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Friday, October 19, 2012

Scalia's Historical Police

In the post
we talked about disturbing revelations about President Thomas Jefferson.
It was during the 1950s, when historian Edwin Betts was editing one of Colonel Randolph’s plantation reports for Jefferson’s Farm Book, that he confronted a taboo subject and made his fateful deletion. Randolph reported to Jefferson that the nailery was functioning very well because “the small ones” were being whipped. The youngsters did not take willingly to being forced to show up in the icy midwinter hour before dawn at the master’s nail forge. And so the overseer, Gabriel Lilly, was whipping them “for truancy.”
Betts decided that the image of children being beaten at Monticello had to be suppressed, omitting this document from his edition. He had an entirely different image in his head; the introduction to the book declared, “Jefferson came close to creating on his own plantations the ideal rural community.” Betts couldn’t do anything about the original letter, but no one would see it, tucked away in the archives of the Massachusetts Historical Society. The full text did not emerge in print until 2005.
Betts’ omission was important in shaping the scholarly consensus that Jefferson managed his plantations with a lenient hand. Relying on Betts’ editing, the historian Jack McLaughlin noted that Lilly “resorted to the whip during Jefferson’s absence, but Jefferson put a stop to it.”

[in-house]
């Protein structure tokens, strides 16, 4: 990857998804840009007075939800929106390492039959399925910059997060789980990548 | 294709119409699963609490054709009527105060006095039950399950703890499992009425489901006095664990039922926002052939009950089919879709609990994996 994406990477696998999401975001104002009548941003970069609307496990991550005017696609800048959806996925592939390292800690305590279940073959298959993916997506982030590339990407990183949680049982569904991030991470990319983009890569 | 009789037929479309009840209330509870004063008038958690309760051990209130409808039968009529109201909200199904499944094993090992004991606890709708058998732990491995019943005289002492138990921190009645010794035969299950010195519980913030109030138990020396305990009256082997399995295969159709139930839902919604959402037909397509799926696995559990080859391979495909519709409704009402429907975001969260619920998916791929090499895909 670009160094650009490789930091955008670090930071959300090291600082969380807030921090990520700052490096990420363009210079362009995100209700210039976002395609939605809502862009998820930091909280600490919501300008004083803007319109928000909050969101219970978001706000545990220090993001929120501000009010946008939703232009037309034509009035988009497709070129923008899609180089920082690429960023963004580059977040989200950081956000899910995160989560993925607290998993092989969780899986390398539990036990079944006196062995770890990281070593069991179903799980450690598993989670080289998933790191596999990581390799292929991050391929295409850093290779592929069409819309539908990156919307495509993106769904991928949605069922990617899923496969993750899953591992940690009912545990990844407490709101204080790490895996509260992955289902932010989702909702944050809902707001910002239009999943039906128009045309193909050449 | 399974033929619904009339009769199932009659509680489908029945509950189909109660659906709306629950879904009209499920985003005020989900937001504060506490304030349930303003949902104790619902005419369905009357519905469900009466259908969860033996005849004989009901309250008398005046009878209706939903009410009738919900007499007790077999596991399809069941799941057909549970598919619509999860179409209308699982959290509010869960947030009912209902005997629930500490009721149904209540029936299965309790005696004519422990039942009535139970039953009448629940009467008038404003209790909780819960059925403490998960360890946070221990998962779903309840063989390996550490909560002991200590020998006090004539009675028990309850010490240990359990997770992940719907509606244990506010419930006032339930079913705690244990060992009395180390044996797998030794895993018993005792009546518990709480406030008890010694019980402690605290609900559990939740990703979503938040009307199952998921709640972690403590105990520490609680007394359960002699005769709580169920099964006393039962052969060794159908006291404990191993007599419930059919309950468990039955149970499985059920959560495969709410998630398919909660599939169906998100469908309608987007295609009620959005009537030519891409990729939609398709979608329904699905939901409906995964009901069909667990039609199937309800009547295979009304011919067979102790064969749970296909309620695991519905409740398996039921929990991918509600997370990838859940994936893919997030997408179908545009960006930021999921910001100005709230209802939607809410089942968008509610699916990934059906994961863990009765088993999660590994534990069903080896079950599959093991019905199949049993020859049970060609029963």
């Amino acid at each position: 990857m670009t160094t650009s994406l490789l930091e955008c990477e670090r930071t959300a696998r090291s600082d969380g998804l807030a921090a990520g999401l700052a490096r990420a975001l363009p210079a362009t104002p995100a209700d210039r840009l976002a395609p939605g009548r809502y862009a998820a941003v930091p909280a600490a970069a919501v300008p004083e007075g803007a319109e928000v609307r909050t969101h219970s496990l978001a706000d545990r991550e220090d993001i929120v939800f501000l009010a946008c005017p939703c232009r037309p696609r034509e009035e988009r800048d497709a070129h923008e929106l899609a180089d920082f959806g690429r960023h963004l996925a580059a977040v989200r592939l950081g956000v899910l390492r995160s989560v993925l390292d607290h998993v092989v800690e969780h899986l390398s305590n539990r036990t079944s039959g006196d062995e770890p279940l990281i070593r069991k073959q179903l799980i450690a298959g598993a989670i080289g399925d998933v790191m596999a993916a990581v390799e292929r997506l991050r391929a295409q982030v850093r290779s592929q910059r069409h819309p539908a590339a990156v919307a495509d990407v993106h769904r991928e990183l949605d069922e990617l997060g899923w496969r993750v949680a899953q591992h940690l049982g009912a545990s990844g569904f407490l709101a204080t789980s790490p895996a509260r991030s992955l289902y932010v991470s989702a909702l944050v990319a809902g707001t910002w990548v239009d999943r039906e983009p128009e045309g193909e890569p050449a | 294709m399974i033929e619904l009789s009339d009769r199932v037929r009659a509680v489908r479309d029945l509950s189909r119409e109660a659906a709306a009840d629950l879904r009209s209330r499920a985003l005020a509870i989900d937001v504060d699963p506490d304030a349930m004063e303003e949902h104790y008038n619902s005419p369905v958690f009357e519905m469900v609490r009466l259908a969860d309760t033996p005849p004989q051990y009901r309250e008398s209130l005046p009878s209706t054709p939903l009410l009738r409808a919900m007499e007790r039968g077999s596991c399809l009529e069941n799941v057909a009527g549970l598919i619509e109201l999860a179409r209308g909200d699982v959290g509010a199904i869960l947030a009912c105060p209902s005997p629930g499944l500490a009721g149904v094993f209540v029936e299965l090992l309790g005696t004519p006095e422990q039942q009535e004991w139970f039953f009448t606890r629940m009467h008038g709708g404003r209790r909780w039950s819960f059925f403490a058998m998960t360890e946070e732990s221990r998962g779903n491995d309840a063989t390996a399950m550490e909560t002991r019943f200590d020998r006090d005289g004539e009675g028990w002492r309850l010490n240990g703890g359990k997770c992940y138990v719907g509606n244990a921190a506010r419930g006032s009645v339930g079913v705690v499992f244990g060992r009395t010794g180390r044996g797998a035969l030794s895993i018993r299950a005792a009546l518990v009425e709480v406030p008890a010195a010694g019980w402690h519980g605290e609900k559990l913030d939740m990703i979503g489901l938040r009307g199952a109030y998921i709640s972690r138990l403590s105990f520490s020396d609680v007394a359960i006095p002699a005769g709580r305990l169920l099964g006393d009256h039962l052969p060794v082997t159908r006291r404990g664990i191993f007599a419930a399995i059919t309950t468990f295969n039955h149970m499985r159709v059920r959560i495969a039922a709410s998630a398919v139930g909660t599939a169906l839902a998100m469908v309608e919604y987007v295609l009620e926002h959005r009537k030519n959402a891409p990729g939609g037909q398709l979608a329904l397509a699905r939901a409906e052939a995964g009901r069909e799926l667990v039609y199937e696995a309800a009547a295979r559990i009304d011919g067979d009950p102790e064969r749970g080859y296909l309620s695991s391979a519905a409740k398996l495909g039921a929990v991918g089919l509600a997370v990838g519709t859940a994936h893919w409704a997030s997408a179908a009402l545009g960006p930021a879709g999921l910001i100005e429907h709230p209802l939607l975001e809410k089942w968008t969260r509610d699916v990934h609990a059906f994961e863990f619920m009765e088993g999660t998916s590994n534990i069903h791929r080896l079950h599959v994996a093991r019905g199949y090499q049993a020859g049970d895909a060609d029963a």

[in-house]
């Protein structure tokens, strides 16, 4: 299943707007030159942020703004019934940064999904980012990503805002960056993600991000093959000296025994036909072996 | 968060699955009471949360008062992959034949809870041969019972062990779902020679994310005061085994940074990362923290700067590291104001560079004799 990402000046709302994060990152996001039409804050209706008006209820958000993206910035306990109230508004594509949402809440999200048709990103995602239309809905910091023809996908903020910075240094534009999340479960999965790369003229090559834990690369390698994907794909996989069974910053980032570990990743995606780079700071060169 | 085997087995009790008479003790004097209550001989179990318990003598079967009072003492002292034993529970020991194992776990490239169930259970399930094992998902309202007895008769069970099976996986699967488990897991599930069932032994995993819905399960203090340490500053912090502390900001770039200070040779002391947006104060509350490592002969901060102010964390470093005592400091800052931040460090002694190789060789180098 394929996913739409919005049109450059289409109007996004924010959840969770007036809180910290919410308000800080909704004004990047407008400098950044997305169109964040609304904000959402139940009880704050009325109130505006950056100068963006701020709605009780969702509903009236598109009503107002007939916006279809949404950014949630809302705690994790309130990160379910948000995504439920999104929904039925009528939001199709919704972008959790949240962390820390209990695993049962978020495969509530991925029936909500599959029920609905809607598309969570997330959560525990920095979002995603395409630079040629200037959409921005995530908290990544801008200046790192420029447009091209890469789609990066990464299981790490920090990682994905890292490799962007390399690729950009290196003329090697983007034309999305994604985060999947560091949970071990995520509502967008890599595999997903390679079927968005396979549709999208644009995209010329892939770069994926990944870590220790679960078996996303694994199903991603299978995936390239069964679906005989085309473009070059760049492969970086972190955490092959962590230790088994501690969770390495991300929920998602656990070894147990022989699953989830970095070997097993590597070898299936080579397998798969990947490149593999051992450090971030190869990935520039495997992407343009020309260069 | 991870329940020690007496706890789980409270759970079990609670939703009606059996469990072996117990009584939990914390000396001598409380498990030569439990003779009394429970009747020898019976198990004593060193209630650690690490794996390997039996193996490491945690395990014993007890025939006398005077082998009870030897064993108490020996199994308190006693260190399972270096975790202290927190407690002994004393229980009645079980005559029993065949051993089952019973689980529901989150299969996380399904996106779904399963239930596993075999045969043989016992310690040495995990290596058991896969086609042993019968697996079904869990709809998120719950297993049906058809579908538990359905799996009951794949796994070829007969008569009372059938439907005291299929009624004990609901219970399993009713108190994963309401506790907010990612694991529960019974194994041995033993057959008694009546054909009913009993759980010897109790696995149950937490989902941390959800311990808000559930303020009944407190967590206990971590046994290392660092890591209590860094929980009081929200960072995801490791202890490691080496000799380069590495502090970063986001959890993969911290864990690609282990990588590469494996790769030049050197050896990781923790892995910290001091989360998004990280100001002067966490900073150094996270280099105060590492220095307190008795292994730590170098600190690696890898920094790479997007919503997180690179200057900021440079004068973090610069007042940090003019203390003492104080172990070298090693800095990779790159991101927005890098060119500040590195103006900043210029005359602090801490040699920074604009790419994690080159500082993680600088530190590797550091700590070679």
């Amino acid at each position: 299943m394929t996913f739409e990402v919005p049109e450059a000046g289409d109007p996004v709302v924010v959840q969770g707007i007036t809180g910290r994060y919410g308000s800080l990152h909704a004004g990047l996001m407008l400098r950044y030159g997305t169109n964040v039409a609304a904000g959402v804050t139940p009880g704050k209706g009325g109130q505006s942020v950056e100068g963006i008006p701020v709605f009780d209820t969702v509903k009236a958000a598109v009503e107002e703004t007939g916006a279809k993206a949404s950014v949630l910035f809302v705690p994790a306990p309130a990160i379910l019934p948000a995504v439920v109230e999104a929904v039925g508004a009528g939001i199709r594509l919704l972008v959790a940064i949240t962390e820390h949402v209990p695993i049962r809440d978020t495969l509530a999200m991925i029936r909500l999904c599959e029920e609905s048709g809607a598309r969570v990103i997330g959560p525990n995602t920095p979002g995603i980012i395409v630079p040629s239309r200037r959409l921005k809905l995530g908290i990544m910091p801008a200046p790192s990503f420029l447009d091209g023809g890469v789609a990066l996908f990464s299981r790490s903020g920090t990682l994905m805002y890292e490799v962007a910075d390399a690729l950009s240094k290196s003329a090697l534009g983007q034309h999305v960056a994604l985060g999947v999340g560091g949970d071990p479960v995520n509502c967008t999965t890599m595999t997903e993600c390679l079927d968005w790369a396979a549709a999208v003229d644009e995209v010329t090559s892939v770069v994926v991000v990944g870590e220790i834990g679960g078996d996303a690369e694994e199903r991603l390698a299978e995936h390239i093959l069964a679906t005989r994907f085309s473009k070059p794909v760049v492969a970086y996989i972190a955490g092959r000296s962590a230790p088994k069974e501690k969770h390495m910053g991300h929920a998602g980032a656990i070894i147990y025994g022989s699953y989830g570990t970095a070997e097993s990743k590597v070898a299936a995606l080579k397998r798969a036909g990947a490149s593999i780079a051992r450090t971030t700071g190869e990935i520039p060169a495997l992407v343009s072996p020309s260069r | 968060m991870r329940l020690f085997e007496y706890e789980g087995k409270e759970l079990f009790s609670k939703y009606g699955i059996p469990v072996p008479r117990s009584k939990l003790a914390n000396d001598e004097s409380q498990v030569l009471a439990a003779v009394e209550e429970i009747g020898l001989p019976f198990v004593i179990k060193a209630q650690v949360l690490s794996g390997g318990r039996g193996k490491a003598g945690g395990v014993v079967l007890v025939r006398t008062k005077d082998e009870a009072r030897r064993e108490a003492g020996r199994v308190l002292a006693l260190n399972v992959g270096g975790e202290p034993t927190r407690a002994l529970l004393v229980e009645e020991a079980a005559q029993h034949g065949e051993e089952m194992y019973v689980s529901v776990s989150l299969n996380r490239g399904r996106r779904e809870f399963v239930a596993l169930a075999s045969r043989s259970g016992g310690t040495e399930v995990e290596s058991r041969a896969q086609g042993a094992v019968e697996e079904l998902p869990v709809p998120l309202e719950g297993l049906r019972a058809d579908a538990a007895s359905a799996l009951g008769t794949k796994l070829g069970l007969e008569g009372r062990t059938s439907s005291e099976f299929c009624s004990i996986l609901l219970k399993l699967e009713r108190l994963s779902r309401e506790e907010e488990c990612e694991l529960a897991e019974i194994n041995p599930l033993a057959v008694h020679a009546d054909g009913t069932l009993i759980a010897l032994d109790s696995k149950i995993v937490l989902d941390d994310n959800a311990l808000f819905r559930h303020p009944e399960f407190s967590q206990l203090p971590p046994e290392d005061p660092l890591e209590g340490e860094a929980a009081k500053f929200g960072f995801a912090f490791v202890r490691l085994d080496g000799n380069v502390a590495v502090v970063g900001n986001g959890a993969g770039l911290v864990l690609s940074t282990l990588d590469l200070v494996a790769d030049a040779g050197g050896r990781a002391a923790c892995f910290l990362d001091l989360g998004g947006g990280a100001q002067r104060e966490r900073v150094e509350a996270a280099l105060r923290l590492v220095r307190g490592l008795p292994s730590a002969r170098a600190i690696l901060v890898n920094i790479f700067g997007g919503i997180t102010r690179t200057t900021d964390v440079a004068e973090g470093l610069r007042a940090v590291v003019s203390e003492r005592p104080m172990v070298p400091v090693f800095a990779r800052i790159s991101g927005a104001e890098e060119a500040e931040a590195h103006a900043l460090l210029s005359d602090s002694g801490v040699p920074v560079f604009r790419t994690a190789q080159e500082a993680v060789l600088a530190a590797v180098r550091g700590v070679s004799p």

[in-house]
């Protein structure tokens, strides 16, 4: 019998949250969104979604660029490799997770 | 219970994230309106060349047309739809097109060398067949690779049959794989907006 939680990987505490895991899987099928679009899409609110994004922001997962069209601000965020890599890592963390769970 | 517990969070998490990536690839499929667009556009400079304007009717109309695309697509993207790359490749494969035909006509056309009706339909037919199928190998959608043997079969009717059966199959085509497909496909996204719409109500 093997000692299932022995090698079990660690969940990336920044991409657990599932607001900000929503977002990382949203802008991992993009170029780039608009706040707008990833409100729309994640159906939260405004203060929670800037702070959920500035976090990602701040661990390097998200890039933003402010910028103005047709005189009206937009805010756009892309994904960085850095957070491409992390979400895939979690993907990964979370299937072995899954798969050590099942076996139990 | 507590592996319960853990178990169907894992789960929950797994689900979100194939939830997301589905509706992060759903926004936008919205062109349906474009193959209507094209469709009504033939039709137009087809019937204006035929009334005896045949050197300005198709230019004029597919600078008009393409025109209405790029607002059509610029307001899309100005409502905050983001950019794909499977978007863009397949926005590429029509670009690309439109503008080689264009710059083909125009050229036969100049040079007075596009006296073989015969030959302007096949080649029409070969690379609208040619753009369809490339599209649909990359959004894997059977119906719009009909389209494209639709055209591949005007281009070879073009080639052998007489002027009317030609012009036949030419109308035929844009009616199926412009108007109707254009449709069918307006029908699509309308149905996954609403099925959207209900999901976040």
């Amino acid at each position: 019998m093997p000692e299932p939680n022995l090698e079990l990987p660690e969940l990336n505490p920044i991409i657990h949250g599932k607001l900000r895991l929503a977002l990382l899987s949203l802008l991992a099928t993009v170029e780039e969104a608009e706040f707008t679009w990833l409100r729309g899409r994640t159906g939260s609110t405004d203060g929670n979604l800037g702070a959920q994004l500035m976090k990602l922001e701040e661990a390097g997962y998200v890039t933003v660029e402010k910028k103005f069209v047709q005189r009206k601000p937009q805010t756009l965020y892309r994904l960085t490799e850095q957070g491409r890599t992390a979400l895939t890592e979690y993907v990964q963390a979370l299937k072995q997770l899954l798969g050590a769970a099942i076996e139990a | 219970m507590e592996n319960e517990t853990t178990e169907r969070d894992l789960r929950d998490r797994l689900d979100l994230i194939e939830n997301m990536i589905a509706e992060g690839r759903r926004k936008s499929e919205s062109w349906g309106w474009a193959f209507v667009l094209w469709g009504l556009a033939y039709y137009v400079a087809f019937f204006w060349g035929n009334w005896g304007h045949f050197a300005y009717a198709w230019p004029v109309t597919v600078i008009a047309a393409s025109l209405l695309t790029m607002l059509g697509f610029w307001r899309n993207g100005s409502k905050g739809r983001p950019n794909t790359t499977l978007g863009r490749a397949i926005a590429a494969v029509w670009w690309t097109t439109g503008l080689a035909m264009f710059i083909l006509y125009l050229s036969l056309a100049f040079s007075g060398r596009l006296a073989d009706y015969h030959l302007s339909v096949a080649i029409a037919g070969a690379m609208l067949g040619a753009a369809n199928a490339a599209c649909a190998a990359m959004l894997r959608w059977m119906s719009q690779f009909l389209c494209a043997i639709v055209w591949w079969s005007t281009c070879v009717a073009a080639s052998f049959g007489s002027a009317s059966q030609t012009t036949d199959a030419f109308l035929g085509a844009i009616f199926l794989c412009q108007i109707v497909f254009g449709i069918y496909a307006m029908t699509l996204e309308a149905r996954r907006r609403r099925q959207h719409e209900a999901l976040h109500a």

In my opinion, this short passage completely refutes the absurd theory promoted by Mr. Justice Scalia that we can understand with precision adequate for legal decisions what was going on in the minds of certain individuals (the framers of the Constitution) more than 200 years ago.

Scalia describes himself as an originalist, meaning that he interprets the Constitution of the United States as it would have been understood when it was adopted. According to Scalia, "It's what did the words mean to the people who ratified the Bill of Rights or who ratified the Constitution."[6]

We rely upon the work of historians to preserve the Past.
Mr. Scalia's legal philosophy requires an unchanging realm of the Past, a Platonic realm which never varies, never fades, nor ever dimishes; it may be ignored, but it is always there to be discerned by people like Mr. Justice Scalia.
Mr. Justice Scalia's philosophy pretends that it can cordon off certain important areas of the past, as if historians place a tape saying "Historical Police Order - Do Not Cross" around a crime scene.

The evidence of the Past is always contaminated by every sentient entity that comes into contact with it

When it comes to interpreting what went on in the Past, everyone has access to the Evidence Room...
The Chains of Evidence are always broken, the evidence is always compromised.


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